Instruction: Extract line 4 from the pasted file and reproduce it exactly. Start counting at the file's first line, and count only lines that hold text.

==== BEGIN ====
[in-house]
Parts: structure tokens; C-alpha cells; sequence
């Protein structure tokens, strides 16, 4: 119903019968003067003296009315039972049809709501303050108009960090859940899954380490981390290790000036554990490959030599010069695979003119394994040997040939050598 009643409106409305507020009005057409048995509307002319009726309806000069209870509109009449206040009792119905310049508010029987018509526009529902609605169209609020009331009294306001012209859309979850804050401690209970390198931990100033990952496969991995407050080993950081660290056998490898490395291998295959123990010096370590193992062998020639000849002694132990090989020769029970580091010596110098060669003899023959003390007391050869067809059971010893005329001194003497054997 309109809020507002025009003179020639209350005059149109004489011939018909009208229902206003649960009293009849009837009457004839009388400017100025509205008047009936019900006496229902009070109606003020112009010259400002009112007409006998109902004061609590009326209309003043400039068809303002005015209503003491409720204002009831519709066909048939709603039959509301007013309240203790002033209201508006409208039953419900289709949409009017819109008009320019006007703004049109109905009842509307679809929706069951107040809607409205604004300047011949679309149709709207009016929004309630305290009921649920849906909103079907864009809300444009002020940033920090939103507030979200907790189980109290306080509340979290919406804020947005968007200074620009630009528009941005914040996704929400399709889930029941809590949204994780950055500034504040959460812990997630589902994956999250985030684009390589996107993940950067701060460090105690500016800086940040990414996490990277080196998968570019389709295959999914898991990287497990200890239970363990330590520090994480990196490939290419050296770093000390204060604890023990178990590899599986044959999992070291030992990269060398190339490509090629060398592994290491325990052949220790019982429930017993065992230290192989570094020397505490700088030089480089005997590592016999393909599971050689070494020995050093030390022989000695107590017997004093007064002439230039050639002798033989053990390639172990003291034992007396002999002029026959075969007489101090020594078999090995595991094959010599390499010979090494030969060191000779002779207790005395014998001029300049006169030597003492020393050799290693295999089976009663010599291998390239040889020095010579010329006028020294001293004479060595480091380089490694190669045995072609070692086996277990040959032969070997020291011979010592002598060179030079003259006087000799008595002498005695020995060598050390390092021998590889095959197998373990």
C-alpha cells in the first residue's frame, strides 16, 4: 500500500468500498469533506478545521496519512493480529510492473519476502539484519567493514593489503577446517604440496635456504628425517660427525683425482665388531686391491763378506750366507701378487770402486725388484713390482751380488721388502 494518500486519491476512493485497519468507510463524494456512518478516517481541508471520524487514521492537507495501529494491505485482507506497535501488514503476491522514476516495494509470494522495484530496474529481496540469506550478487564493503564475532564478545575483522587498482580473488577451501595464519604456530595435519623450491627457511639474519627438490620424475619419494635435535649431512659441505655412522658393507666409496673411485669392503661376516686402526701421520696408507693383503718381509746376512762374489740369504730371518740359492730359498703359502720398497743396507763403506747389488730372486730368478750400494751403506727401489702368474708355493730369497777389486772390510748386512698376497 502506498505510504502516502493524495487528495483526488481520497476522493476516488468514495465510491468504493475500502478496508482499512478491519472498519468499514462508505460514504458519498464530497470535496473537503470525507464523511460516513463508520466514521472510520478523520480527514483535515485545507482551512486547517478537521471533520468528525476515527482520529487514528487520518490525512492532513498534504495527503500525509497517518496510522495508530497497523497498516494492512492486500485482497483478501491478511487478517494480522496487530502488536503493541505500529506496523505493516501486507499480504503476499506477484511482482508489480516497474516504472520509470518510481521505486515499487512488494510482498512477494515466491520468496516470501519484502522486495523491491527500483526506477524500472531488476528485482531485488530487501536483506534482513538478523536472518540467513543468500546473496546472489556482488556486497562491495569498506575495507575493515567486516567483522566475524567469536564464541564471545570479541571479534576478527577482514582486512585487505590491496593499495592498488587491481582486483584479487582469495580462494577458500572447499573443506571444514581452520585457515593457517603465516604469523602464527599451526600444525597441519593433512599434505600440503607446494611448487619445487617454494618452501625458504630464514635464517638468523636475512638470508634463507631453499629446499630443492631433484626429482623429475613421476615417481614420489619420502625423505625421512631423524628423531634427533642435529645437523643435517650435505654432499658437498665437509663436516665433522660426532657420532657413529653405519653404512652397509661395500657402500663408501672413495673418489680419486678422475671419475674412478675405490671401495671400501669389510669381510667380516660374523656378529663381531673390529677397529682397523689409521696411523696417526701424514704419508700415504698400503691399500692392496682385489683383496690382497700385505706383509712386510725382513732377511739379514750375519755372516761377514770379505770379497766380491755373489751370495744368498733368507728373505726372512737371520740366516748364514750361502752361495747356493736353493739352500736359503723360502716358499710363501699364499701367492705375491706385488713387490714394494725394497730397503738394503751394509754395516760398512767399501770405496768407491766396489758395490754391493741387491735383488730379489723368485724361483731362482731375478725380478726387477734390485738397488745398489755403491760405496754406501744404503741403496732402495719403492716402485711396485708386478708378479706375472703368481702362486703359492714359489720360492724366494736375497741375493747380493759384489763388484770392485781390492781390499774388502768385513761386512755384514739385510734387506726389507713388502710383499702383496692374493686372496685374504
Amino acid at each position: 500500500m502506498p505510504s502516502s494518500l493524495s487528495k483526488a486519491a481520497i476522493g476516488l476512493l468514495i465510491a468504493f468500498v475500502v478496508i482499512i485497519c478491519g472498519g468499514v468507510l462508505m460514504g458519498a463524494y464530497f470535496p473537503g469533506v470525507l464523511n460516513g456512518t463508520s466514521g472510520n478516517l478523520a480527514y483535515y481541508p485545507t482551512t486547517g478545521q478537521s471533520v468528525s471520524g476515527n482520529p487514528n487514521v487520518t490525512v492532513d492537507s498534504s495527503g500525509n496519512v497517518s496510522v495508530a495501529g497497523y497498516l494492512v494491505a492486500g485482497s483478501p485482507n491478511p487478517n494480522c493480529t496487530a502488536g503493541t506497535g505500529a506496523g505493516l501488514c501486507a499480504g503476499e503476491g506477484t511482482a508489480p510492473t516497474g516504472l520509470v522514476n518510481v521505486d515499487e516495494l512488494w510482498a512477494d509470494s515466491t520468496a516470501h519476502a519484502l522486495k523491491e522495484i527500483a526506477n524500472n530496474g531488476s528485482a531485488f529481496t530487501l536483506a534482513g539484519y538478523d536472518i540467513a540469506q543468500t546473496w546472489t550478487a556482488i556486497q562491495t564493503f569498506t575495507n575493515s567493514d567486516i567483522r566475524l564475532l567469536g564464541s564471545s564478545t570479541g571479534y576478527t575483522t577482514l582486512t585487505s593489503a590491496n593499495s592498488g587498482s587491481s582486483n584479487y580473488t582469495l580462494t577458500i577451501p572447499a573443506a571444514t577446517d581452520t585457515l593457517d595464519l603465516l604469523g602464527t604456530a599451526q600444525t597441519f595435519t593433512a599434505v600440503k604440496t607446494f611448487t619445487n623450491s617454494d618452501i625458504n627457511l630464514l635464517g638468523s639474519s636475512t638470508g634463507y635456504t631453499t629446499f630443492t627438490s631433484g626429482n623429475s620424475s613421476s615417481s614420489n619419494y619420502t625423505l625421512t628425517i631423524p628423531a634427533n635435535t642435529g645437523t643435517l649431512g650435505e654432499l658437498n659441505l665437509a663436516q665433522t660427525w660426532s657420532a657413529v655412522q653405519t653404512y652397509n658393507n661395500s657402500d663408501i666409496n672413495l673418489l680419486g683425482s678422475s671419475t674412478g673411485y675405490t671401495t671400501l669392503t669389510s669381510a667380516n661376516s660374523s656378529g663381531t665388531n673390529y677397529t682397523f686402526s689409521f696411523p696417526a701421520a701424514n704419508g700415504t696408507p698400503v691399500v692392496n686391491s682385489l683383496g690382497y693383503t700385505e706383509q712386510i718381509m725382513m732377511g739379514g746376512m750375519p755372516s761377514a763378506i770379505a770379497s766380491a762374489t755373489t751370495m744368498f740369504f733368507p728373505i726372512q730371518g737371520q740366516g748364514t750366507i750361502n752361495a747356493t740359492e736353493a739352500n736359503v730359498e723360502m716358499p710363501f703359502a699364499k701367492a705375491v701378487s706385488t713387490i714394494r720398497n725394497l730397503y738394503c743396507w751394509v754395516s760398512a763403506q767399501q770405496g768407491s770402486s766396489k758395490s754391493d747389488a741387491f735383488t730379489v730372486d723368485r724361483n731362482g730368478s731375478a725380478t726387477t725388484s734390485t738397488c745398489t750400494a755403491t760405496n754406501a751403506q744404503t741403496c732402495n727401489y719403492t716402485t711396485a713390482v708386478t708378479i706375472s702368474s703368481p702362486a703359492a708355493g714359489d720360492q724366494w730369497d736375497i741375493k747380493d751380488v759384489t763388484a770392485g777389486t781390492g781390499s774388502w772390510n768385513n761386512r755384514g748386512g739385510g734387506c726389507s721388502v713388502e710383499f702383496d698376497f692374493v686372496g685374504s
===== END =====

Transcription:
C-alpha cells in the first residue's frame, strides 16, 4: 500500500468500498469533506478545521496519512493480529510492473519476502539484519567493514593489503577446517604440496635456504628425517660427525683425482665388531686391491763378506750366507701378487770402486725388484713390482751380488721388502 494518500486519491476512493485497519468507510463524494456512518478516517481541508471520524487514521492537507495501529494491505485482507506497535501488514503476491522514476516495494509470494522495484530496474529481496540469506550478487564493503564475532564478545575483522587498482580473488577451501595464519604456530595435519623450491627457511639474519627438490620424475619419494635435535649431512659441505655412522658393507666409496673411485669392503661376516686402526701421520696408507693383503718381509746376512762374489740369504730371518740359492730359498703359502720398497743396507763403506747389488730372486730368478750400494751403506727401489702368474708355493730369497777389486772390510748386512698376497 502506498505510504502516502493524495487528495483526488481520497476522493476516488468514495465510491468504493475500502478496508482499512478491519472498519468499514462508505460514504458519498464530497470535496473537503470525507464523511460516513463508520466514521472510520478523520480527514483535515485545507482551512486547517478537521471533520468528525476515527482520529487514528487520518490525512492532513498534504495527503500525509497517518496510522495508530497497523497498516494492512492486500485482497483478501491478511487478517494480522496487530502488536503493541505500529506496523505493516501486507499480504503476499506477484511482482508489480516497474516504472520509470518510481521505486515499487512488494510482498512477494515466491520468496516470501519484502522486495523491491527500483526506477524500472531488476528485482531485488530487501536483506534482513538478523536472518540467513543468500546473496546472489556482488556486497562491495569498506575495507575493515567486516567483522566475524567469536564464541564471545570479541571479534576478527577482514582486512585487505590491496593499495592498488587491481582486483584479487582469495580462494577458500572447499573443506571444514581452520585457515593457517603465516604469523602464527599451526600444525597441519593433512599434505600440503607446494611448487619445487617454494618452501625458504630464514635464517638468523636475512638470508634463507631453499629446499630443492631433484626429482623429475613421476615417481614420489619420502625423505625421512631423524628423531634427533642435529645437523643435517650435505654432499658437498665437509663436516665433522660426532657420532657413529653405519653404512652397509661395500657402500663408501672413495673418489680419486678422475671419475674412478675405490671401495671400501669389510669381510667380516660374523656378529663381531673390529677397529682397523689409521696411523696417526701424514704419508700415504698400503691399500692392496682385489683383496690382497700385505706383509712386510725382513732377511739379514750375519755372516761377514770379505770379497766380491755373489751370495744368498733368507728373505726372512737371520740366516748364514750361502752361495747356493736353493739352500736359503723360502716358499710363501699364499701367492705375491706385488713387490714394494725394497730397503738394503751394509754395516760398512767399501770405496768407491766396489758395490754391493741387491735383488730379489723368485724361483731362482731375478725380478726387477734390485738397488745398489755403491760405496754406501744404503741403496732402495719403492716402485711396485708386478708378479706375472703368481702362486703359492714359489720360492724366494736375497741375493747380493759384489763388484770392485781390492781390499774388502768385513761386512755384514739385510734387506726389507713388502710383499702383496692374493686372496685374504